Rejoice, the clocks are going back this weekend – an extra hour in bed is just what I need this week! But for some this could just be another hour tossing around looking at the clock …
Getting a good night’s sleep should be simple, right? Get tired, go to bed, fall asleep. Well actually, no; difficulty falling asleep or staying asleep through the night seems to be on the increase and more than half of all the clients I see in clinic complain of sleep “issues”. Insufficient sleep messes up both our physical and mental health; our body repairs and regenerates whilst we are asleep so chronic deprivation leads to a weakened immune system. Plus, our daily cortisol rhythm is also disrupted by lack of sleep, causing us not only to feel stressed and grumpy but prone to gaining weight too.
So what can you do to help yourself?
Eat regular meals
Leaving a long gap between meals through the day and eating late in the evening will almost certainly disrupt your blood sugar balance. Blood sugar is a readily available source of energy but levels need to be kept stable for both optimum physical and mental performance. Most of us recognise the signs of low blood sugar; a thumping head, constant yawning and feeling extremely irritable. Plus, when our blood sugar drops too low, we often experience intense cravings for something sweet – a sort of built-in safety mechanism to ensure blood sugar levels are topped up quickly.
But, topping up with a heavy evening meal once you’ve become ravenous, especially one laden with simple carbohydrates, leaves you prone to over-eating, resulting in a surge of blood glucose, which will stimulate an outpouring of the glucose-regulating hormone, insulin. Insulin promotes the conversion of glucose to glycogen and increases the uptake of this glycogen by our muscles and liver, thereby lowering blood sugar. Sadly the body is so efficient at packaging up excess sugar that blood sugar levels can quickly drop too low, often in the middle of the night! When this happens, cortisol is released, primarily to release stored glycogen, but also causing a rise in body temperature and heart rate which is bound to wake up even the soundest sleeper.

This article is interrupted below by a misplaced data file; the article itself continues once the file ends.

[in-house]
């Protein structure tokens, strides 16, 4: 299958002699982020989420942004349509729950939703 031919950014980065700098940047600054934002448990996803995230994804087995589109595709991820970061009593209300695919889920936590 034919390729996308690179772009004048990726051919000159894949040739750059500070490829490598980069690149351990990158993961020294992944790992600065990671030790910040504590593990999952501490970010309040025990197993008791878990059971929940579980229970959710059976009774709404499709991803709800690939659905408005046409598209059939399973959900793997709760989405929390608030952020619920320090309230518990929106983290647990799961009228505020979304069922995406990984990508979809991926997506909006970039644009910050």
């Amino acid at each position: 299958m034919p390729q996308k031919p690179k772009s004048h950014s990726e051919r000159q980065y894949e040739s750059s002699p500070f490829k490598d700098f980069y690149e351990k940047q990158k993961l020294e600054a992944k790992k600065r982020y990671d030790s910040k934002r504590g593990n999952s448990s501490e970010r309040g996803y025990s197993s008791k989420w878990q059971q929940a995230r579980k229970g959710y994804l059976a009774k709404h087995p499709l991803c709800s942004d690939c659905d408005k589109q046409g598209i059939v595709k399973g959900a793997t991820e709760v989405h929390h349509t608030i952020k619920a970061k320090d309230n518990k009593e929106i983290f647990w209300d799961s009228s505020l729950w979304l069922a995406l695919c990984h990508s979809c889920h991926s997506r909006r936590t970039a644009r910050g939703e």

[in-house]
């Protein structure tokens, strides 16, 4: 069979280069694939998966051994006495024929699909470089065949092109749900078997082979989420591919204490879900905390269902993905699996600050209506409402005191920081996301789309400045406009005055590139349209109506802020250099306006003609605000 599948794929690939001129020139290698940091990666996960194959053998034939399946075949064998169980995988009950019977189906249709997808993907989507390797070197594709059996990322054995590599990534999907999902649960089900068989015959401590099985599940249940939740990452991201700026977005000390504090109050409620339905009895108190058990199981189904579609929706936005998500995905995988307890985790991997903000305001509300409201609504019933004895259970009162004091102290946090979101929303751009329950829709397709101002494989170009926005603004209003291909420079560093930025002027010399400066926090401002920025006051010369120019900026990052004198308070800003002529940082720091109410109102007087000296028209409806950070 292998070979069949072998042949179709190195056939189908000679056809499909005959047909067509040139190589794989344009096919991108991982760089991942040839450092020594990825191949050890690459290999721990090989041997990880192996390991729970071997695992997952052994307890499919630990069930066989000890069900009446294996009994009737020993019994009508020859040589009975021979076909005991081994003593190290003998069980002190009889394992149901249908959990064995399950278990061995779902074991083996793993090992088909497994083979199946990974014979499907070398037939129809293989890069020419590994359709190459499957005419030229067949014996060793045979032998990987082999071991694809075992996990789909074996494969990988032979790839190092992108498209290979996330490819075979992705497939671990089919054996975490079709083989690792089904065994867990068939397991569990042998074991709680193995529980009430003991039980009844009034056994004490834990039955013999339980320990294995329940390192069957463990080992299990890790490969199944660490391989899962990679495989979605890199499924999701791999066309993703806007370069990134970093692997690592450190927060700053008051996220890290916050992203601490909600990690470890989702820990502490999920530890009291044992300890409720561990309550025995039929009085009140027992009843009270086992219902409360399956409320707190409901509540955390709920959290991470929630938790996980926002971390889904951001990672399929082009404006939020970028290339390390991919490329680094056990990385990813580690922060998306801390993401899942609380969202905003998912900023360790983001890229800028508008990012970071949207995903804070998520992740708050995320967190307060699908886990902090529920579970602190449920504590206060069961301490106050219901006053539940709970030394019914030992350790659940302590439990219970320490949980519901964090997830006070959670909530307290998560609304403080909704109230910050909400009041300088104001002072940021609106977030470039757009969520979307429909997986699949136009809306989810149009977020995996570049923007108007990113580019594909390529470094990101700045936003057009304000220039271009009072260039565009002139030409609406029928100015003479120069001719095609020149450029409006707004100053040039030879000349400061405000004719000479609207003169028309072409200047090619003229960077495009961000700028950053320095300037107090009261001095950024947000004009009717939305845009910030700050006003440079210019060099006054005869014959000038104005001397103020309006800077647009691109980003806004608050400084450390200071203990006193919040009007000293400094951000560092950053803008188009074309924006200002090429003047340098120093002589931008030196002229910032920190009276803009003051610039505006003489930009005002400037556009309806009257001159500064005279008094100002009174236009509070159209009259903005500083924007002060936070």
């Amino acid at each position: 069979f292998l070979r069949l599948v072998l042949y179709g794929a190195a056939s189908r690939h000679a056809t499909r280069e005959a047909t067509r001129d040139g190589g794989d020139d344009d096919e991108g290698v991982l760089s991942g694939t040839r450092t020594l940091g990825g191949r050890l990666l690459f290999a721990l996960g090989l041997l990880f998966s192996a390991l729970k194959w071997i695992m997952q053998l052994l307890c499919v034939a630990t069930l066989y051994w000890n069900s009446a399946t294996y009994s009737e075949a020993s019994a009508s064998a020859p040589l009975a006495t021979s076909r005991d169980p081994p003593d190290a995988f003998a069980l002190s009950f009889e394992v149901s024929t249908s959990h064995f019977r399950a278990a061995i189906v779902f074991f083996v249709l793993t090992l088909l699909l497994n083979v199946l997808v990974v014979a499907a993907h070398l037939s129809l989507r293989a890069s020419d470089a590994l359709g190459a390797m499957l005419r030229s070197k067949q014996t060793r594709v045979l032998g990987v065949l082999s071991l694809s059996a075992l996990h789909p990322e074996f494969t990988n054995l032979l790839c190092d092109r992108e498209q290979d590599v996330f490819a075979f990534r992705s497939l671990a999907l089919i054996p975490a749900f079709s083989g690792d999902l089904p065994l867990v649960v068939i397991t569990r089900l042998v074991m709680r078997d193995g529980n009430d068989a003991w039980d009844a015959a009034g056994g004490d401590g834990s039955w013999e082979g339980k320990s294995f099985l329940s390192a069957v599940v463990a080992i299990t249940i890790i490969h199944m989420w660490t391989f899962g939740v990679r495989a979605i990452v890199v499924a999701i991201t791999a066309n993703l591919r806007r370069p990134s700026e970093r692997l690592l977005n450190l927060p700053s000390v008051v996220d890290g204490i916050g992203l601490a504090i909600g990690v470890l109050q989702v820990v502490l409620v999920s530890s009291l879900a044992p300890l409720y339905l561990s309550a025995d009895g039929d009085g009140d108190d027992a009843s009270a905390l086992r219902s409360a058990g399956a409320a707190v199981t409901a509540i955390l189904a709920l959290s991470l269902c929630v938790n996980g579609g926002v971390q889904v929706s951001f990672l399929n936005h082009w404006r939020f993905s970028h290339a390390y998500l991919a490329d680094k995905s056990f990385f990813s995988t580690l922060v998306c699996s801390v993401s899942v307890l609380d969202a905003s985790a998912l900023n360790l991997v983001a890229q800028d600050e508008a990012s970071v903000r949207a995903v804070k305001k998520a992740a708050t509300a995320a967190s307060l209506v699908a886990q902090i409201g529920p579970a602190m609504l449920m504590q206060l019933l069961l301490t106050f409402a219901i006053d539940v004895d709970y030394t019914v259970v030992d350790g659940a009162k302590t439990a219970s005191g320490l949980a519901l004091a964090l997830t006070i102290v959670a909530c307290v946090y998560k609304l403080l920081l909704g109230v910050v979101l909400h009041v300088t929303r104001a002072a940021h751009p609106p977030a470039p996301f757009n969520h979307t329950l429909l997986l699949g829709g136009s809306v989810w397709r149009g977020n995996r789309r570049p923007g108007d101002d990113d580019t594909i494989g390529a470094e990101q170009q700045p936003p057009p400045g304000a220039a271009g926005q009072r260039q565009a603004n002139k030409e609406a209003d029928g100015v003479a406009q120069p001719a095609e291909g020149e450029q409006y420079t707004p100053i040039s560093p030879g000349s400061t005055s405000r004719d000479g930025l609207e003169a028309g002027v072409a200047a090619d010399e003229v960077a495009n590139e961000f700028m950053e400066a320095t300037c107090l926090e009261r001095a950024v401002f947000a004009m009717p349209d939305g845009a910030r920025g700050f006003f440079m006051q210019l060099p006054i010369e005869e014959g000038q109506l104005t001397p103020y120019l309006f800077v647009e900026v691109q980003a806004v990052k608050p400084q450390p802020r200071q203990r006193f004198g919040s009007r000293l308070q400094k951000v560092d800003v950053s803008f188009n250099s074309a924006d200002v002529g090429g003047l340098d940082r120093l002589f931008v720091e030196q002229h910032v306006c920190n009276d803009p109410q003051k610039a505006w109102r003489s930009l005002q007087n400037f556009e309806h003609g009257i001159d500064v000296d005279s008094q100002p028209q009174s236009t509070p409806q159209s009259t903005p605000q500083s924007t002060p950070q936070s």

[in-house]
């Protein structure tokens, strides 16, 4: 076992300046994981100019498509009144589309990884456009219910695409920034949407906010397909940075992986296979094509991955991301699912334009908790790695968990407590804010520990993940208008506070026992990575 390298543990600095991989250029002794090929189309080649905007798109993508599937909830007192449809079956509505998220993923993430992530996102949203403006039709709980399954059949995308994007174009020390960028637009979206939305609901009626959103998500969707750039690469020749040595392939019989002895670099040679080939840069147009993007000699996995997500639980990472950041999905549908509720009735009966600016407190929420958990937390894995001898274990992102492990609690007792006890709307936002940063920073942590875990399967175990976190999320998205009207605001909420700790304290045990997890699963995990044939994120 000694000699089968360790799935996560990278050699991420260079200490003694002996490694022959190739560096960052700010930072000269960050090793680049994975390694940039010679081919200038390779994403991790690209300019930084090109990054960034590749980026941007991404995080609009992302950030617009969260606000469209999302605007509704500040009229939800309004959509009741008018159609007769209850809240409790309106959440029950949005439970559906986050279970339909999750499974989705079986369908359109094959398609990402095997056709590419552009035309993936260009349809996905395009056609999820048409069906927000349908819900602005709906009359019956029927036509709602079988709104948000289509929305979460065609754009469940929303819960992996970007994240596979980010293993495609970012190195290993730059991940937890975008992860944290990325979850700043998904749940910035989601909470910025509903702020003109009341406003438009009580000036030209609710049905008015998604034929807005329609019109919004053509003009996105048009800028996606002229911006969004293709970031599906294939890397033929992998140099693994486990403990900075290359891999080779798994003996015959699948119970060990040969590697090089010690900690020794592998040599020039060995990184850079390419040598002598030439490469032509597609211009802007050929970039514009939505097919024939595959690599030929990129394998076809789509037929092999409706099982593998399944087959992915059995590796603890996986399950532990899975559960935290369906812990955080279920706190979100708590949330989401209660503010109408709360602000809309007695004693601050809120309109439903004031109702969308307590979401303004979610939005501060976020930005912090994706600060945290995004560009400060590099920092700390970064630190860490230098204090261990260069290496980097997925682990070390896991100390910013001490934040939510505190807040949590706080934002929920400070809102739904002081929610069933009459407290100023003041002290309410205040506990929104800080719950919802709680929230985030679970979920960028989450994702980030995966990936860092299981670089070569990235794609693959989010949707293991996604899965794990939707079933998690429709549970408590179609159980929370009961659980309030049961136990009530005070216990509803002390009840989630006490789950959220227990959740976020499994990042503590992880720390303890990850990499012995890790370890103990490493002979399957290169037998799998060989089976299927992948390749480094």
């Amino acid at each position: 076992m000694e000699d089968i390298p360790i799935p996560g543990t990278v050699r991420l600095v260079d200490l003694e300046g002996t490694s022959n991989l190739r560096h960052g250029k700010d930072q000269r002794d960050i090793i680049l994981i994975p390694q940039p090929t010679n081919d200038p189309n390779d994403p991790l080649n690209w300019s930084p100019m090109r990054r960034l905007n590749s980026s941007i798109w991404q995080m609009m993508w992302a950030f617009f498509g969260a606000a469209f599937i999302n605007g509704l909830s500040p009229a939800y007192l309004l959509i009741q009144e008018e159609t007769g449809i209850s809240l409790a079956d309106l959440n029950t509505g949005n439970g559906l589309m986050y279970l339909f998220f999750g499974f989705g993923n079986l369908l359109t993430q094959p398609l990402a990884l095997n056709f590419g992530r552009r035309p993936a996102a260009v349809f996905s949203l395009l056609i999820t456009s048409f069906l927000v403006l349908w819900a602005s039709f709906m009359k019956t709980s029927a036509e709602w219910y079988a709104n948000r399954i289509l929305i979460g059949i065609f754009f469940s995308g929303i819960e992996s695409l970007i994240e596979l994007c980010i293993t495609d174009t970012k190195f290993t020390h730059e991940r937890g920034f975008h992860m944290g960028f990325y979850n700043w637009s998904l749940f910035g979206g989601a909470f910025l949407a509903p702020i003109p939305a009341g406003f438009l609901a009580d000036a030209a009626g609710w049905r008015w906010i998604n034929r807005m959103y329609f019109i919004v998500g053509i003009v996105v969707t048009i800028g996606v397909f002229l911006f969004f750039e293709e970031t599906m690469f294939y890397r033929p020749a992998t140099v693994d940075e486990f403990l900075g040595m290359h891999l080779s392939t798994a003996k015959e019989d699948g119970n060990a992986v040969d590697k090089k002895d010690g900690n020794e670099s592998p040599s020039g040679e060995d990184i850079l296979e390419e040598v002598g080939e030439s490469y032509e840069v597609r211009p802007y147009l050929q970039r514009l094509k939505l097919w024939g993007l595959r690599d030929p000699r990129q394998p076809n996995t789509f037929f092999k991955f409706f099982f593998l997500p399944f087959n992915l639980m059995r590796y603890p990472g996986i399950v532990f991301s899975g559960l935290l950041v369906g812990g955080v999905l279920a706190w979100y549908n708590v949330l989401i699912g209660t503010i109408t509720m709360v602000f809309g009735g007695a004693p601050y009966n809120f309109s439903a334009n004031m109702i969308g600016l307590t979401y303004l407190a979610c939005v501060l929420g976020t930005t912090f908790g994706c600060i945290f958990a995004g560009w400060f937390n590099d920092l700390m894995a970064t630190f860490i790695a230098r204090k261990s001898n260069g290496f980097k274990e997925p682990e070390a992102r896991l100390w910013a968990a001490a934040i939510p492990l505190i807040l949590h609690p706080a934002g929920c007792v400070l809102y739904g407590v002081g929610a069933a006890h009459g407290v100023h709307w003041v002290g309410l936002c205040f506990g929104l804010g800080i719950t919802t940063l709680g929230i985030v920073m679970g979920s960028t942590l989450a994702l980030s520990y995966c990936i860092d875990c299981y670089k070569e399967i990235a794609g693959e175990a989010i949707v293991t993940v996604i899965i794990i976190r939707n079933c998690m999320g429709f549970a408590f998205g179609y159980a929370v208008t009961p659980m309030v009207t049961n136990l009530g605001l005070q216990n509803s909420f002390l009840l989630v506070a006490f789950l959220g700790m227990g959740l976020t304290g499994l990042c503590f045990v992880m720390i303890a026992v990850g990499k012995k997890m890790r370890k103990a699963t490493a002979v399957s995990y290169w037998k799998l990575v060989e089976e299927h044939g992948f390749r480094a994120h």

Choose your carbs wisely
The demonization of carbs is fuelling a plethora of zero carb diets and/or 5pm carb curfews! The thing is, not all carbs are created equally, plus, we absolutely need carbohydrate to move, think, breath and SLEEP! Carbohydrate rich foods increase brain serotonin levels – the “feel good” hormone that promotes relaxation and improves sleep. So whilst avoiding simple carbohydrates derived from sugary foods, bread, cake or white pasta can help you lose weight and improve your blood sugar balance you need to replace them with some complex carbs if you don’t want to end up a miserable and anxious insomniac! Roasted root vegetables, quinoa, buckwheat, brown rice, millet, nuts, seeds and oats are all complex carb foods; keep portion sizes modest in the evening and you’ll find that rather than sabotaging your weight loss efforts they improve your chances of sticking to a healthy diet.
Top up on tryptophan
Trytophan is an essential amino acid which is required as a precursor to the neurotransmitter serotonin and the “sleep hormone” melatonin. Turkey is the best know food source and often blamed for making you feel sleepy after your Christmas meal (yeah right – nothing to do with all the sugar, alcohol and excess calories then!). A deficiency in tryptophan can lead to insomnia, depression, anxiety, irritability and weight gain. But, if you don’t want to scoff turkey all year round where else can you find it? As it is an amino acid it is found in protein foods and the highest sources are poultry, meat, eggs. and fish. But tryptophan is most effective when combined with carbohydrate so protein/carb plant-based sources such as almonds, walnuts, tofu, lentils, beans, oats and wholegrain rice can be readily assimilated and so make great choices.
Have your kale and eat it!
Okay not just kale but also brassicas, such as broccoli and Brussels’ sprouts as well as other dark green leafy veg such as spinach, rocket, chard and watercress are fantastic sources of sleep enhancing minerals such as magnesium and potassium. Many of my clients shows some signs and symptoms of magnesium deficiency and it is extremely common; digestive problems, regular alcohol consumption, age, medical conditions (such as diabetes) and some medications (especially diuretics) all increase the risk of deficiency. When clients are also presenting with chronic insomnia I may suggest short-term magnesium supplementation. However, it is crucial to maintain a balance with calcium, potassium and vitamin K – all found in dark green veggies – so I’d always prefer to try dietary adjustments first. A plate of greens is “dining in heaven” for me but if you are not a fan then put them into soups, roast or stir fry them with simple flavours such as fresh herbs, ginger, garlic or chilli.
Rethink your nightcap!
You know this but I’ll say it anyway – alcohol is a total sleep-wreaker; it may help you get off to sleep more quickly but can prevent you getting into a deep sleep and will interfere with your blood sugar balance (as above) leaving you restless, hot and bothered all night long. Instead of alcohol, try a banana and almond “nightcap” before bedtime. Whizz together 1tsp. almond nut butter, ½ banana and 120ml almond milk. This ticks all the aforementioned boxes; provides calories in the form of protein, fats and carbohydrate, to prevent a blood sugar dip in the night, and also contains super-sleep nutrients – tryptophan, magnesium, potassium! If this sounds too rich then try a just a glass of almond milk.